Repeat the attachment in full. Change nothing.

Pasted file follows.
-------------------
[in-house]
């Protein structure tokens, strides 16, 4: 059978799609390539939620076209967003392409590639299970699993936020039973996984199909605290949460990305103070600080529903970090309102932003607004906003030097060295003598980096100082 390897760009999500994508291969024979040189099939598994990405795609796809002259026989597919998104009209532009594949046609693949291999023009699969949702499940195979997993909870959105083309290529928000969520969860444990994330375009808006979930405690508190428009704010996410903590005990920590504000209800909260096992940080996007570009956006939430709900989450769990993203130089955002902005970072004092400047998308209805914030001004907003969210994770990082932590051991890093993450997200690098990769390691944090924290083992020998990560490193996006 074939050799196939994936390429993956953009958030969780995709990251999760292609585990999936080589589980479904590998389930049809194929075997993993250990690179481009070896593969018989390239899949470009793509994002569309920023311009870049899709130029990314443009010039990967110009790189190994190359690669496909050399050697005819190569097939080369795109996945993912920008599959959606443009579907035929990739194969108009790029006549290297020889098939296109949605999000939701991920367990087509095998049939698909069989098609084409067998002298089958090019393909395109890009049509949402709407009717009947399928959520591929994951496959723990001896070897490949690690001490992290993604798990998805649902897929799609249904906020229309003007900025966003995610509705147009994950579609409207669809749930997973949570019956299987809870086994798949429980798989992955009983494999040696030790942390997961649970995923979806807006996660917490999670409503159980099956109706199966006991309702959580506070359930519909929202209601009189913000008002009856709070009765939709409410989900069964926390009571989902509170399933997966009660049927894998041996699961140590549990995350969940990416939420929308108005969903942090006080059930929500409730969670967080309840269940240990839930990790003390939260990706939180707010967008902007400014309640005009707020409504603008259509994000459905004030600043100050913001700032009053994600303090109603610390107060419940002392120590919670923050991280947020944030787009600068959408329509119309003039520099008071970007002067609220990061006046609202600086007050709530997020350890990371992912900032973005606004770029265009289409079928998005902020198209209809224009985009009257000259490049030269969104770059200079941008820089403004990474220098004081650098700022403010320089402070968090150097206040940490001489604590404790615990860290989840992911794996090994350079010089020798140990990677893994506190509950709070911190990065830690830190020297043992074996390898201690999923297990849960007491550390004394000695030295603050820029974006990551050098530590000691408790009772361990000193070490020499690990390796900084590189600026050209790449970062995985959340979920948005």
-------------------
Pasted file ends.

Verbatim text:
[in-house]
């Protein structure tokens, strides 16, 4: 059978799609390539939620076209967003392409590639299970699993936020039973996984199909605290949460990305103070600080529903970090309102932003607004906003030097060295003598980096100082 390897760009999500994508291969024979040189099939598994990405795609796809002259026989597919998104009209532009594949046609693949291999023009699969949702499940195979997993909870959105083309290529928000969520969860444990994330375009808006979930405690508190428009704010996410903590005990920590504000209800909260096992940080996007570009956006939430709900989450769990993203130089955002902005970072004092400047998308209805914030001004907003969210994770990082932590051991890093993450997200690098990769390691944090924290083992020998990560490193996006 074939050799196939994936390429993956953009958030969780995709990251999760292609585990999936080589589980479904590998389930049809194929075997993993250990690179481009070896593969018989390239899949470009793509994002569309920023311009870049899709130029990314443009010039990967110009790189190994190359690669496909050399050697005819190569097939080369795109996945993912920008599959959606443009579907035929990739194969108009790029006549290297020889098939296109949605999000939701991920367990087509095998049939698909069989098609084409067998002298089958090019393909395109890009049509949402709407009717009947399928959520591929994951496959723990001896070897490949690690001490992290993604798990998805649902897929799609249904906020229309003007900025966003995610509705147009994950579609409207669809749930997973949570019956299987809870086994798949429980798989992955009983494999040696030790942390997961649970995923979806807006996660917490999670409503159980099956109706199966006991309702959580506070359930519909929202209601009189913000008002009856709070009765939709409410989900069964926390009571989902509170399933997966009660049927894998041996699961140590549990995350969940990416939420929308108005969903942090006080059930929500409730969670967080309840269940240990839930990790003390939260990706939180707010967008902007400014309640005009707020409504603008259509994000459905004030600043100050913001700032009053994600303090109603610390107060419940002392120590919670923050991280947020944030787009600068959408329509119309003039520099008071970007002067609220990061006046609202600086007050709530997020350890990371992912900032973005606004770029265009289409079928998005902020198209209809224009985009009257000259490049030269969104770059200079941008820089403004990474220098004081650098700022403010320089402070968090150097206040940490001489604590404790615990860290989840992911794996090994350079010089020798140990990677893994506190509950709070911190990065830690830190020297043992074996390898201690999923297990849960007491550390004394000695030295603050820029974006990551050098530590000691408790009772361990000193070490020499690990390796900084590189600026050209790449970062995985959340979920948005």